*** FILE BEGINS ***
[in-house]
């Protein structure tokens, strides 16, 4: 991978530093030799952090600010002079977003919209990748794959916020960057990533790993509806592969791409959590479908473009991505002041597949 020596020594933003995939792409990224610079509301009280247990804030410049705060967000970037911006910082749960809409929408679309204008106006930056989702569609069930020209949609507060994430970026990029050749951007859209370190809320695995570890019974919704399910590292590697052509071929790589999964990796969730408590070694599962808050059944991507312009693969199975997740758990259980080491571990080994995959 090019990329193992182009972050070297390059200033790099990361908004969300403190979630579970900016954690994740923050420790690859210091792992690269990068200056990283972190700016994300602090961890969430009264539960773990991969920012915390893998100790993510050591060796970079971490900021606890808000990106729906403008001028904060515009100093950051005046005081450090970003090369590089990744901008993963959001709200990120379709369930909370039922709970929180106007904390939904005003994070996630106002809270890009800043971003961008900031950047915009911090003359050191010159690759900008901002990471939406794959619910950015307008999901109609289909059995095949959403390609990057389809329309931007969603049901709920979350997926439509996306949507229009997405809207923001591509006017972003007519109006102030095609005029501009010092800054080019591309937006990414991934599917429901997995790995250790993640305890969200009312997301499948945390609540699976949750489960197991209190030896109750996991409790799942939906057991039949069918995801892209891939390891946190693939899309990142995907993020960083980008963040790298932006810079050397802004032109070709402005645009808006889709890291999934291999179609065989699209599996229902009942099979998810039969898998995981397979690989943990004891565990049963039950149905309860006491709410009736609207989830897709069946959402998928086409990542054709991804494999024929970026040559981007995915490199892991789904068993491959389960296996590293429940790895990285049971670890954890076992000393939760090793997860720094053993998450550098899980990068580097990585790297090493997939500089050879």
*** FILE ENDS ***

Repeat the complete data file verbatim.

[in-house]
């Protein structure tokens, strides 16, 4: 991978530093030799952090600010002079977003919209990748794959916020960057990533790993509806592969791409959590479908473009991505002041597949 020596020594933003995939792409990224610079509301009280247990804030410049705060967000970037911006910082749960809409929408679309204008106006930056989702569609069930020209949609507060994430970026990029050749951007859209370190809320695995570890019974919704399910590292590697052509071929790589999964990796969730408590070694599962808050059944991507312009693969199975997740758990259980080491571990080994995959 090019990329193992182009972050070297390059200033790099990361908004969300403190979630579970900016954690994740923050420790690859210091792992690269990068200056990283972190700016994300602090961890969430009264539960773990991969920012915390893998100790993510050591060796970079971490900021606890808000990106729906403008001028904060515009100093950051005046005081450090970003090369590089990744901008993963959001709200990120379709369930909370039922709970929180106007904390939904005003994070996630106002809270890009800043971003961008900031950047915009911090003359050191010159690759900008901002990471939406794959619910950015307008999901109609289909059995095949959403390609990057389809329309931007969603049901709920979350997926439509996306949507229009997405809207923001591509006017972003007519109006102030095609005029501009010092800054080019591309937006990414991934599917429901997995790995250790993640305890969200009312997301499948945390609540699976949750489960197991209190030896109750996991409790799942939906057991039949069918995801892209891939390891946190693939899309990142995907993020960083980008963040790298932006810079050397802004032109070709402005645009808006889709890291999934291999179609065989699209599996229902009942099979998810039969898998995981397979690989943990004891565990049963039950149905309860006491709410009736609207989830897709069946959402998928086409990542054709991804494999024929970026040559981007995915490199892991789904068993491959389960296996590293429940790895990285049971670890954890076992000393939760090793997860720094053993998450550098899980990068580097990585790297090493997939500089050879």